Viking Boats

Viking war ship
Viking Longship

Viking Boats Introduction

For nearly three hundred years the ancient Vikings terrorized coastal towns with attacks from their famed longships (long ships). The people in these towns never knew where or when a Viking raid would occur. The sight of the Norse boats, with their square sails, in the distance would send villagers running for their lives. These Viking ships were quick, sleek, and could be sailed right onto beaches. The ancient Norse people built state of the art medieval boats.

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Although famed for the longships the Vikings built many different boats for different purposes such as warfare, trade, fishing, and exploration. In fact to date no two Viking ships discovered have been the same.

Information on How Viking Boats Were Constructed

Types of Viking Boats


These ships were light, sleek, and fast. They were used in the lighting quick attacks for which the Vikings are famous. There were three types (Snekke, Drekkar, and Skeid).

Heavy Freight ships (Knarr)

These Viking boats were cargo vessels capable of long sea journeys. They were used for the Nordic peoples far reaching trade routes, and for colonizing Iceland and Greenland. They were higher and wider than the sleeker Warships.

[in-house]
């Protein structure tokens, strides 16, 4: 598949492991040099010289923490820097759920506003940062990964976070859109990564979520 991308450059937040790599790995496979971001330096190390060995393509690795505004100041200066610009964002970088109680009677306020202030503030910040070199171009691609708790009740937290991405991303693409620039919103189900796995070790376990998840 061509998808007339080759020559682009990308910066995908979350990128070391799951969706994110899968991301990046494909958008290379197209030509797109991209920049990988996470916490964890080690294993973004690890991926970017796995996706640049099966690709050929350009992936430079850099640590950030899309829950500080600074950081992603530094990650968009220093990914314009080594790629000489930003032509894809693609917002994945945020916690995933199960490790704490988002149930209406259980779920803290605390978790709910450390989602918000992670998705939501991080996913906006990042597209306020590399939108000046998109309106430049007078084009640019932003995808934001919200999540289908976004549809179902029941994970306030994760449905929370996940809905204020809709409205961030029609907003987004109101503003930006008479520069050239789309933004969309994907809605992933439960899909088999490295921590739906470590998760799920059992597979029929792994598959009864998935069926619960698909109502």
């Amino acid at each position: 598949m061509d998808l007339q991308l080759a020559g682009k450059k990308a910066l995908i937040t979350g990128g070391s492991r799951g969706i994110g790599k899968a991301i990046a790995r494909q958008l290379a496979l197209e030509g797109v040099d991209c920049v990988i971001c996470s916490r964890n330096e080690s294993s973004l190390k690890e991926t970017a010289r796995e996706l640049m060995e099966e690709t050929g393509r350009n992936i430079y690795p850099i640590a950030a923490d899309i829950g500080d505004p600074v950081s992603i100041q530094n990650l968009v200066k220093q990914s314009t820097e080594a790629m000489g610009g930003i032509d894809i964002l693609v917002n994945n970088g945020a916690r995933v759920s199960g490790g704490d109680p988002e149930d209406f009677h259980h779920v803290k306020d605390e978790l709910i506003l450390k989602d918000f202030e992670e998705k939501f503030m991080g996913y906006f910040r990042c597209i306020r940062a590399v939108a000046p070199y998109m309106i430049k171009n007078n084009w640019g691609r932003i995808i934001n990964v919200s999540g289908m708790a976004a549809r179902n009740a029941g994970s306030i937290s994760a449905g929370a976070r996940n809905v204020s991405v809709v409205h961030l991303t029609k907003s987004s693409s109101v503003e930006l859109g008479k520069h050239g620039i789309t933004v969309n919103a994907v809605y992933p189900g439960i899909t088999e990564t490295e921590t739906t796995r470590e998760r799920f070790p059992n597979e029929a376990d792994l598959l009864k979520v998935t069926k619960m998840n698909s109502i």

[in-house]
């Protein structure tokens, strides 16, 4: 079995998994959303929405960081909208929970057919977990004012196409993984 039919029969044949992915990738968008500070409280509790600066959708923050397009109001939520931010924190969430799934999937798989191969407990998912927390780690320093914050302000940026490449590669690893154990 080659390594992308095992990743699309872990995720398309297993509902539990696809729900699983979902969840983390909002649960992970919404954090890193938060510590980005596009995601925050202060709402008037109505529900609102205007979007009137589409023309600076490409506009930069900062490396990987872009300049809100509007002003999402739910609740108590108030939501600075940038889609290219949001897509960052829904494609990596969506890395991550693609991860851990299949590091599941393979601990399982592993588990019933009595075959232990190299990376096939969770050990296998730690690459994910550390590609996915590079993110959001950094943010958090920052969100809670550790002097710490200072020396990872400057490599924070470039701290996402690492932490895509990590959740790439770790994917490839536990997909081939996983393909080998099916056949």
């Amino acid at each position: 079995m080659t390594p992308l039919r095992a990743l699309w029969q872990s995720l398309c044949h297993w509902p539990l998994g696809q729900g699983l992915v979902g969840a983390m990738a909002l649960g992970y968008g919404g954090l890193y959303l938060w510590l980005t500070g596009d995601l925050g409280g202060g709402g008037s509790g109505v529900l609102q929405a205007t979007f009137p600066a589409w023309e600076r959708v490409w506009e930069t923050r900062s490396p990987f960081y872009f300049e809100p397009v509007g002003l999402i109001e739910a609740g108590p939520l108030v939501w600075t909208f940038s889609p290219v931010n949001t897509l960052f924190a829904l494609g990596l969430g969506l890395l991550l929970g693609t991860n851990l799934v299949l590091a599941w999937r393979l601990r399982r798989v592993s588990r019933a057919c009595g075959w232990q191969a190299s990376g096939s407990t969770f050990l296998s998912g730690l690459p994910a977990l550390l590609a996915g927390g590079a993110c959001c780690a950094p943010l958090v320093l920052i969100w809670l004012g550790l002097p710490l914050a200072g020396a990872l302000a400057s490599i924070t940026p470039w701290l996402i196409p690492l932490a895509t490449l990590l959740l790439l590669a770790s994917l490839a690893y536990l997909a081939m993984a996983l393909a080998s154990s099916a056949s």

Light Freight ships (Byrding)

These Viking ships were lighter than the heavy freight ships and were needed by the Vikings who explored and traded in the east. They needed ships that could sail through sometimes narrow shallow rivers, and that could be pulled out of the water if necessary.

Small Boats

Most Viking boats were small and used for fishing or transporting a small number of people.

Viking Ships - Archaeology

In Gokstad (1880) and Oseberg (1906) Norway almost fully intact Viking ships were discovered that dated back to the beginning of the Viking age. The vessel discovered at Gokstad was built around 890 A.D., some seventy five years after the Oseberg ship. It shows great improvements over the Osberg ship. This helps explain an increase in Viking attacks around that time.

In Skuldelev Denmark five boats were uncovered between 1957 and 1962. The five Viking ships ranged in size from small sleek longships to a large cargo ship.

In 1996 work began to expand the museum in Roskilde Denmark that was built to house the ships discovered in Skuldelev. Unbelievably during this expansion no less than nine new Viking boats were uncovered. This find included the longest Viking ship ever discovered, a 119 foot long vessel capable of having a crew of one hundred. All the boats are believed to have been built around 1025 A.D.